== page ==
Good Monday morning to all you critter and land loving folks. This time of year is a season of eating! Holidays bring people together, and what do we do to pass the time, eat…and play card games of course. Something I have been considering is how fortunate we are to be closely linked to our food sources. I am talking in our home personally, but I have a feeling many of you can say a similar thing. We have a garden in the summer and we can or freeze as much produce as possible. In our freezer, we have beef, homegrown beef. All these resources are major for a family of six, and it is rewarding to see your hard work feed your loved ones. I find it a relief as well knowing what exactly went into that food. Talking about healthy nutritious food leads me to think of healthy animals, so this week the topic of body condition scoring is where we are headed.
We recently completed the High Plains Ranch Practicum, and this topic day was one of my favorites. I will list a couple of resources on this topic at the bottom of the page. I have my handout from class which I think will land in the feed truck as a quick reference for me, I like to double check myself! It just so happens that the herd I am around is at a prime time to go and do some scoring on. They are prime for scoring as they have recently weaned, and will soon be in the window of three months out from calving. This system is a scale of 1-9 (for beef cattle) to rate how your girls are looking and what may need to be adjusted to provide for their nutritional needs.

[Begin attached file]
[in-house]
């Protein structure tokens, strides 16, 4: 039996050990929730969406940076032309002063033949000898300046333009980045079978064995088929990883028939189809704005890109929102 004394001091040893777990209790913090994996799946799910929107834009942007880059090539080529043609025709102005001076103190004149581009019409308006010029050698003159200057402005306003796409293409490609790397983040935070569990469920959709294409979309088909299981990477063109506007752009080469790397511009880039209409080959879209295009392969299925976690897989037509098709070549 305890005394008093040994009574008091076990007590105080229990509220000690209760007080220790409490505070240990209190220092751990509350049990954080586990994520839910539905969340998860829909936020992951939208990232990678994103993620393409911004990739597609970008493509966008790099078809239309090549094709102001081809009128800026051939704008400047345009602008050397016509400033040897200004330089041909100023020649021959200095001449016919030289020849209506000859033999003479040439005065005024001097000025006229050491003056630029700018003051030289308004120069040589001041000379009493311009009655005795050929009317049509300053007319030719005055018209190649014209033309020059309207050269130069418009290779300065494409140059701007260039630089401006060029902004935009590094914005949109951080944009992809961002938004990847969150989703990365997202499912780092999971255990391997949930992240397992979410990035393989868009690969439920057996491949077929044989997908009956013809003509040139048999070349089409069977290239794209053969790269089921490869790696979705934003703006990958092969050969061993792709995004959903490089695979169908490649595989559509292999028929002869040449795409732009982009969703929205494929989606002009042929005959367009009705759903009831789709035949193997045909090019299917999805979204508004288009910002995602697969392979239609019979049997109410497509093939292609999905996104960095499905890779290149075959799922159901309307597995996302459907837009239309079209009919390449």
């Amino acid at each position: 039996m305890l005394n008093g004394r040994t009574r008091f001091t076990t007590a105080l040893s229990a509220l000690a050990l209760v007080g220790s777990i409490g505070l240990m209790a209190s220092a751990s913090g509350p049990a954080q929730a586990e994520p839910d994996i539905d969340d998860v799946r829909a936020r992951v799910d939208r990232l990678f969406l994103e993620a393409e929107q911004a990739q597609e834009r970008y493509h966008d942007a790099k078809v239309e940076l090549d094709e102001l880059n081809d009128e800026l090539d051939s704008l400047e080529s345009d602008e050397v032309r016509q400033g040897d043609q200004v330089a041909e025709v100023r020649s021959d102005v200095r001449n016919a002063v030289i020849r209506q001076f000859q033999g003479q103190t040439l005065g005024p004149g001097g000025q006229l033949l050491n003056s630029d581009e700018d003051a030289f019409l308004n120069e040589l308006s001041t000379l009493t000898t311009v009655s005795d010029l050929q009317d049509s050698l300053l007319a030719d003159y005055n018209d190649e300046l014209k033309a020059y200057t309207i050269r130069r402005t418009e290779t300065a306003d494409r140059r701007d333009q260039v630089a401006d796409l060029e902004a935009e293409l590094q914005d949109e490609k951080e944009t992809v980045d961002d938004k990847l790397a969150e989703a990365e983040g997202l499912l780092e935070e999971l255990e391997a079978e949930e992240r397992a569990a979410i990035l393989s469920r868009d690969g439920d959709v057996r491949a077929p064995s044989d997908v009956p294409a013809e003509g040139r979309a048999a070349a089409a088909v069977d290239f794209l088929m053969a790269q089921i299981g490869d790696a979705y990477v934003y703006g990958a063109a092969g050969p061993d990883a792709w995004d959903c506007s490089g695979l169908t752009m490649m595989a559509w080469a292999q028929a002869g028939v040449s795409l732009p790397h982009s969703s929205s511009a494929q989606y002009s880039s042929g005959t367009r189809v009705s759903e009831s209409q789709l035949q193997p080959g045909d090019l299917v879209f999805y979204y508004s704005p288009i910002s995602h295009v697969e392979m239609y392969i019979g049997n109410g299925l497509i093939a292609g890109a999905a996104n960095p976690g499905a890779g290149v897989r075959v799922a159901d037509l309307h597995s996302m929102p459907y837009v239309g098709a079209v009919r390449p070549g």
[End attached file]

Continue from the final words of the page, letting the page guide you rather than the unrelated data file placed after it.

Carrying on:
Feeding in colder weather is what really brought this to mind for me. It makes sense to check on livestock needs as it gets colder and energy demands go up for them. This tool lends itself to another, and that is testing the protein levels in your hay supply or grazing supply. So take advantage of these simple tools to better meet the needs of your herd. Some final thoughts on scoring your herd would be: score individual cows, making it easier to track if you need to adjust for a handful, and a record if you need to separate them out later. And lastly advice straight from class, take your neighbor with you, or a fresh pair of eyes, the benefits could be numerous for you and your herd. They will be fair in their evaluation, more so than your odds are. Remember to check out some resources below, go load up, grab your record book, an honest ride along, and get some ink on your hands, cause that’s working cows. Blessings to you, yours, and your operation.
University of Nebraska Lincoln Extension: http://extensionpublications.unl.edu/assets/pdf/ec281.pdf
Hobby Farm magazine: www.hobbyfarms.com/why-body-condition-score-your-cows-5